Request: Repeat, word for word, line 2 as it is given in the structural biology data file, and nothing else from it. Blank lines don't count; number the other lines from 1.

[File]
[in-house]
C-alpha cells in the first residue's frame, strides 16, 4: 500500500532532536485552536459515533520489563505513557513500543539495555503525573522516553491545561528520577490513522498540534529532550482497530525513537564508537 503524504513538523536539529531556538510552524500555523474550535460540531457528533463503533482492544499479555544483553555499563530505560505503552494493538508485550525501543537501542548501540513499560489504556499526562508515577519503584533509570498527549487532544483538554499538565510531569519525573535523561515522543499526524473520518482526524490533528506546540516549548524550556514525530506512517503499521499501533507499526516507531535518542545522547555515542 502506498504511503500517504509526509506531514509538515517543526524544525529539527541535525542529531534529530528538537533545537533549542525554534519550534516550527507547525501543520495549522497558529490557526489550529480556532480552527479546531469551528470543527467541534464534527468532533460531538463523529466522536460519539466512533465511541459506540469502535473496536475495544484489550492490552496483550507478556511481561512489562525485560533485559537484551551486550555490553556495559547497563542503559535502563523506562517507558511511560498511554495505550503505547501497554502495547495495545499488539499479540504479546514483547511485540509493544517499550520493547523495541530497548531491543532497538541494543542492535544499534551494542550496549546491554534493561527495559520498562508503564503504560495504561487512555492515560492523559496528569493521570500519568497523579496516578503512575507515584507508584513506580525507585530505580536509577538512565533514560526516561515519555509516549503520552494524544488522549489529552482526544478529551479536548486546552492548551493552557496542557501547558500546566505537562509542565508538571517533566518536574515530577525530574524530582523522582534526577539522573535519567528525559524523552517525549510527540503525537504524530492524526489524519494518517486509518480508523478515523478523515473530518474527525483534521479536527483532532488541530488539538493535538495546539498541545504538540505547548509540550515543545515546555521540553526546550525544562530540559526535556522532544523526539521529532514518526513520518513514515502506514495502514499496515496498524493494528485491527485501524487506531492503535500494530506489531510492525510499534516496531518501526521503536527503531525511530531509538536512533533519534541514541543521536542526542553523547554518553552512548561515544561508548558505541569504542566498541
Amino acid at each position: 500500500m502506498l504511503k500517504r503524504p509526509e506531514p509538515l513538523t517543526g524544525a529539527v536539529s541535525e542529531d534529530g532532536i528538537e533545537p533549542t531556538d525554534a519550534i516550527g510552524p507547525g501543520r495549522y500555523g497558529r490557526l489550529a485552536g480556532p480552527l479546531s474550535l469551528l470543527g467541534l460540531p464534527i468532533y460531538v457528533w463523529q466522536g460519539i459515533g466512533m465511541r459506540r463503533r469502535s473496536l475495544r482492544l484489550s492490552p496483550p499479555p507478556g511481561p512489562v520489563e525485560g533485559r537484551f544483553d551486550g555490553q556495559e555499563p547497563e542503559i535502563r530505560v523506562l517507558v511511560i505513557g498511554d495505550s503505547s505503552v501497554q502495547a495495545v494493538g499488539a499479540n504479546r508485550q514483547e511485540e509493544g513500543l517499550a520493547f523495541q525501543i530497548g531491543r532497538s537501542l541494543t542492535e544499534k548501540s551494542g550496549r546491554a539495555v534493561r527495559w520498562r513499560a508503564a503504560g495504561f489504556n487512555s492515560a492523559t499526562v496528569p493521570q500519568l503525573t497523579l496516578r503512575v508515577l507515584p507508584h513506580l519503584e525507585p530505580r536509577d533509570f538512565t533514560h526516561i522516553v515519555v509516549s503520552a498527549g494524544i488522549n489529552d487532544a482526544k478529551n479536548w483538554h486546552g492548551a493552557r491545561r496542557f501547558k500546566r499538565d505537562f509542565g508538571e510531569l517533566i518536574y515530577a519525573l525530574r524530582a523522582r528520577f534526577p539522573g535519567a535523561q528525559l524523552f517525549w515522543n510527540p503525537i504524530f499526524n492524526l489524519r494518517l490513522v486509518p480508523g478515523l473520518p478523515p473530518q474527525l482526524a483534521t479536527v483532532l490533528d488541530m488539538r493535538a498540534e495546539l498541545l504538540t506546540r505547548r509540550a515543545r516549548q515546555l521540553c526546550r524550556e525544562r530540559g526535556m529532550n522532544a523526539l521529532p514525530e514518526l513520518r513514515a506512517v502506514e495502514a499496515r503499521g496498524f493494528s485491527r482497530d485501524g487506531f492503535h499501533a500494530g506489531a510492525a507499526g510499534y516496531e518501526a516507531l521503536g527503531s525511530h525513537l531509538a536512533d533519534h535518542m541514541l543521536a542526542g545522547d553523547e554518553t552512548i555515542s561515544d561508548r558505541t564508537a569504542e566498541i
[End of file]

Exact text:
C-alpha cells in the first residue's frame, strides 16, 4: 500500500532532536485552536459515533520489563505513557513500543539495555503525573522516553491545561528520577490513522498540534529532550482497530525513537564508537 503524504513538523536539529531556538510552524500555523474550535460540531457528533463503533482492544499479555544483553555499563530505560505503552494493538508485550525501543537501542548501540513499560489504556499526562508515577519503584533509570498527549487532544483538554499538565510531569519525573535523561515522543499526524473520518482526524490533528506546540516549548524550556514525530506512517503499521499501533507499526516507531535518542545522547555515542 502506498504511503500517504509526509506531514509538515517543526524544525529539527541535525542529531534529530528538537533545537533549542525554534519550534516550527507547525501543520495549522497558529490557526489550529480556532480552527479546531469551528470543527467541534464534527468532533460531538463523529466522536460519539466512533465511541459506540469502535473496536475495544484489550492490552496483550507478556511481561512489562525485560533485559537484551551486550555490553556495559547497563542503559535502563523506562517507558511511560498511554495505550503505547501497554502495547495495545499488539499479540504479546514483547511485540509493544517499550520493547523495541530497548531491543532497538541494543542492535544499534551494542550496549546491554534493561527495559520498562508503564503504560495504561487512555492515560492523559496528569493521570500519568497523579496516578503512575507515584507508584513506580525507585530505580536509577538512565533514560526516561515519555509516549503520552494524544488522549489529552482526544478529551479536548486546552492548551493552557496542557501547558500546566505537562509542565508538571517533566518536574515530577525530574524530582523522582534526577539522573535519567528525559524523552517525549510527540503525537504524530492524526489524519494518517486509518480508523478515523478523515473530518474527525483534521479536527483532532488541530488539538493535538495546539498541545504538540505547548509540550515543545515546555521540553526546550525544562530540559526535556522532544523526539521529532514518526513520518513514515502506514495502514499496515496498524493494528485491527485501524487506531492503535500494530506489531510492525510499534516496531518501526521503536527503531525511530531509538536512533533519534541514541543521536542526542553523547554518553552512548561515544561508548558505541569504542566498541